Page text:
The NSW Public Service Commissioner has told an inquiry she would never have signed off on former deputy premier John Barilaro’s appointment as New York trade commissioner had she known of the level of ministerial involvement.
- Ms Lo said she was not aware of the level of ministerial involvement
- Mr Barilaro’s former chief of staff said he had never shown interest in the roles
- Mr Barilaro will face the inquiry on Monday
Kathrina Lo was on the selection panel but said she was unaware that then-minister Stuart Ayres had played a role in deciding which candidates should be shortlisted and that he had provided an informal reference for his former colleague, Mr Barilaro.
Ms Lo said she had only learned of these interventions through evidence given to the inquiry and media reports.
She said she’d also been unaware that Mr Ayres had held a Zoom meeting with the other leading candidate, businesswoman Kimberley Cole.
“Had I known on 15th June what I know now, I would not have endorsed the report,” she said, referring to the final report of the selection panel.
The other independent member of the selection panel was former Liberal MP Warwick Smith.
He has not been called as a witness but Ms Lo said he would like it placed on the record that he would not have endorsed the report had he known the full picture.
The commissioner said no pressure had been placed on her personally to achieve a particular outcome but she expressed her displeasure at the way the process had been conducted.
“As Public Service Commissioner, I should not be viewed as cover for a recruitment process or a way for other panel members or the hiring agency to avoid accountability,” Ms Lo said.
Earlier today, Mr Barilaro’s former chief of staff Siobhan Hamblin told the inquiry that she had been given no reason to believe that he stood to benefit personally from any changes to the way the trade commissioners were appointed.
In the days before Mr Barilaro announced his plans to leave politics, emails show bureaucrats discussing changing the rules for the recruitment of new trade commissioners, then deciding the plum US role would be handled “as an internal matter”.
Ms Hamblin today said Mr Barilaro “never raised with me any personal interest in these roles”.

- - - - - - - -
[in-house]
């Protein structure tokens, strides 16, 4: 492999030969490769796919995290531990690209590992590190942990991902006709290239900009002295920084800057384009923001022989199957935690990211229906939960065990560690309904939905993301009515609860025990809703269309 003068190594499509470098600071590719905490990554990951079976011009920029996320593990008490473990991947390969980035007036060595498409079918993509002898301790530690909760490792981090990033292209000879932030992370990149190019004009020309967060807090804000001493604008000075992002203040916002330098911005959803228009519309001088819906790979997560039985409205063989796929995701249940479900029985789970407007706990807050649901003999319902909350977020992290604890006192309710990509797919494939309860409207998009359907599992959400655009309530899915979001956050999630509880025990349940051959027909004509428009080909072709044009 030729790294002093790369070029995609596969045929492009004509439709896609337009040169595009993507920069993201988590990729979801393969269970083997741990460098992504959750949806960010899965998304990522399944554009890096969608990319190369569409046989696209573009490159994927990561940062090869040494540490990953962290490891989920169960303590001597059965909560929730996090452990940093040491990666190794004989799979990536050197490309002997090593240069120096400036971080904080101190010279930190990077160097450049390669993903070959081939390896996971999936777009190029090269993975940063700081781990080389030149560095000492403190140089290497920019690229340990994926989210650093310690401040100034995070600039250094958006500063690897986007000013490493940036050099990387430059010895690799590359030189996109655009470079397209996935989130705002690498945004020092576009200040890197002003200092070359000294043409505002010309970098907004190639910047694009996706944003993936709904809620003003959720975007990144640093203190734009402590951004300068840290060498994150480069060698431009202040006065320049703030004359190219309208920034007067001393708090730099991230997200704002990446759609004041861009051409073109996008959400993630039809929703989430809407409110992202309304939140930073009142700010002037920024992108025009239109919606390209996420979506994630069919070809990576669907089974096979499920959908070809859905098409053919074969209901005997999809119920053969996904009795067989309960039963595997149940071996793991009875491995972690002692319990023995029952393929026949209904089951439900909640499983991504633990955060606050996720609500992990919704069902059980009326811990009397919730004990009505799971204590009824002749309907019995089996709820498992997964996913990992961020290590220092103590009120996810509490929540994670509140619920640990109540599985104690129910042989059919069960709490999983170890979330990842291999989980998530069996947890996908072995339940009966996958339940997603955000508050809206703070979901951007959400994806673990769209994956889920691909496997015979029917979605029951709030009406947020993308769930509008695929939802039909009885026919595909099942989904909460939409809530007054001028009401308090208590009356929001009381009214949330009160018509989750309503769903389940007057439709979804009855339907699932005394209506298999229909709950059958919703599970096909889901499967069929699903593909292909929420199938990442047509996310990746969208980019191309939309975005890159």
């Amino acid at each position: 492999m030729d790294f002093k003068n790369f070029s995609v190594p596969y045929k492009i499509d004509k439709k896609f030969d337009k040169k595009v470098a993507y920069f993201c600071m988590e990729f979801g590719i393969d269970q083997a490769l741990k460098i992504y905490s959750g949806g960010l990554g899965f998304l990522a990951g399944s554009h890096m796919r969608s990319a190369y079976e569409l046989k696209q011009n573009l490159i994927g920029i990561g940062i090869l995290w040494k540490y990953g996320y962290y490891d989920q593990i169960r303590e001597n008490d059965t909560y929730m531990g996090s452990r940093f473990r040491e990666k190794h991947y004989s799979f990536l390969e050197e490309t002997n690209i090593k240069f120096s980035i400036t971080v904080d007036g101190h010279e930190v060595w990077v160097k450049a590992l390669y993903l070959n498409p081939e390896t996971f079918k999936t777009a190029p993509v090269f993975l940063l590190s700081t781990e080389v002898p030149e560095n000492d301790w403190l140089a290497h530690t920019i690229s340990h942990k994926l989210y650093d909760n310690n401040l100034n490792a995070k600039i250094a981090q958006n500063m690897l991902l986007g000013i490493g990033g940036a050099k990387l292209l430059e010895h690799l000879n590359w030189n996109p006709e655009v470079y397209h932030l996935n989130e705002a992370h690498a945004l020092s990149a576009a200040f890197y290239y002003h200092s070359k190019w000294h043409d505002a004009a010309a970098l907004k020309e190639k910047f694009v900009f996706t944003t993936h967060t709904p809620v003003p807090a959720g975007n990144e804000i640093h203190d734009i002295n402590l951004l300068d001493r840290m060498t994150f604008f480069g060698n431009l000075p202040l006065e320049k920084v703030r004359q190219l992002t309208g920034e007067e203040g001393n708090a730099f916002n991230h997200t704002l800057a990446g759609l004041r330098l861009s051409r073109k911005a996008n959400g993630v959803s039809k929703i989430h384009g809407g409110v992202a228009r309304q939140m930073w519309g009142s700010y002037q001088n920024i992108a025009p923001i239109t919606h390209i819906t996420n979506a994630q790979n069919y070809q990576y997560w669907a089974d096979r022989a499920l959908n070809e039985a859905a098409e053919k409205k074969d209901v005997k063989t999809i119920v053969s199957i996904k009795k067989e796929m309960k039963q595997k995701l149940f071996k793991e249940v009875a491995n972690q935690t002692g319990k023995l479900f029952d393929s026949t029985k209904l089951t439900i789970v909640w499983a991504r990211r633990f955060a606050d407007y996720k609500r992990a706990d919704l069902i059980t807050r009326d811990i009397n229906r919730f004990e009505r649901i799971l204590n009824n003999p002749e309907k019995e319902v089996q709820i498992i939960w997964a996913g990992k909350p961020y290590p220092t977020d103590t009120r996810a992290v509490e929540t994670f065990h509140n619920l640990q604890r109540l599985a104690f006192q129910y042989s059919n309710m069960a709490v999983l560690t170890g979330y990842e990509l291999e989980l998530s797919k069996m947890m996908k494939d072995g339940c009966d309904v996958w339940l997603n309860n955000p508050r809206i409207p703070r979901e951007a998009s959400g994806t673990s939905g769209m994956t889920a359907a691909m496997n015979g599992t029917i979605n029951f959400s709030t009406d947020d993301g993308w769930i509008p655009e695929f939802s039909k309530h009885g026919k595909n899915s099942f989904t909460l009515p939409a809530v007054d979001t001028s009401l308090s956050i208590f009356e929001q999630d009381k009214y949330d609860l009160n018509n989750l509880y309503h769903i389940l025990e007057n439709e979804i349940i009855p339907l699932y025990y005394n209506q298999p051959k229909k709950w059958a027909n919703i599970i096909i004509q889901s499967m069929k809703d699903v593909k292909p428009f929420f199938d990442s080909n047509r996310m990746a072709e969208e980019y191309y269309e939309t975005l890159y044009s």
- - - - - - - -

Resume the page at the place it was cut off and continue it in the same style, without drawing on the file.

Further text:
If he had, she said, she would have had no hesitation in flagging it as a concern.
Ms Hamblin told the inquiry that in September last year, Mr Barilaro spoke to her about his intention to resign from politics.
She agreed that those conversations took place around the same time as he had asked his staff to prepare an urgent submission to cabinet seeking to change the trade jobs into ministerial appointments.
Ms Hamblin said the discussions were not unusual and were not confined to that period as he had been talking about leaving parliament since he took a month of mental health leave the previous year.
“Sometimes it was quite flippant and at other times it was more serious,” Ms Hamblin told the hearing.
Labor’s Daniel Mookhey pressed Ms Hamblin on the timing of Mr Barilaro’s request for his staff to prepare an urgent submission to cabinet to turn the New York-based role into a ministerial appointment.
“Was it the case that the reason why Mr Barilaro wanted this cabinet submission produced ASAP and considered urgently was because at that point of time he had already started contemplating a resignation?” Mr Mookhey asked.
“That is a question for him, Mr Mookhey,” Ms Hamblin replied.
Mr Barilaro is due to appear before the inquiry on Monday.
The acting managing director of Investment NSW Kylie Bell gave evidence that the position of New York trade commissioner has been placed on hold pending the conclusion of the hearings.
She told MPs that there were currently four people working in the NSW government’s New York trade office, earning a total of $900,000 in salaries.
In addition, there are two staff based in San Francisco and one other in Washington, who are employed through Austrade.
Labor has said it would scrap the international trade roles, saying revelations in recent weeks have raised questions about whether they are delivering value for money for taxpayers.
“With our hospitals overstretched and teachers under-resourced, the Government has failed miserably to demonstrate value for money of its senior trade commissioners,” NSW Labor Leader Chris Minns said.
Mr Barilaro’s appointment has been put under the microscope for several weeks and is the subject of two separate inquiries.
He has since withdrawn from the position.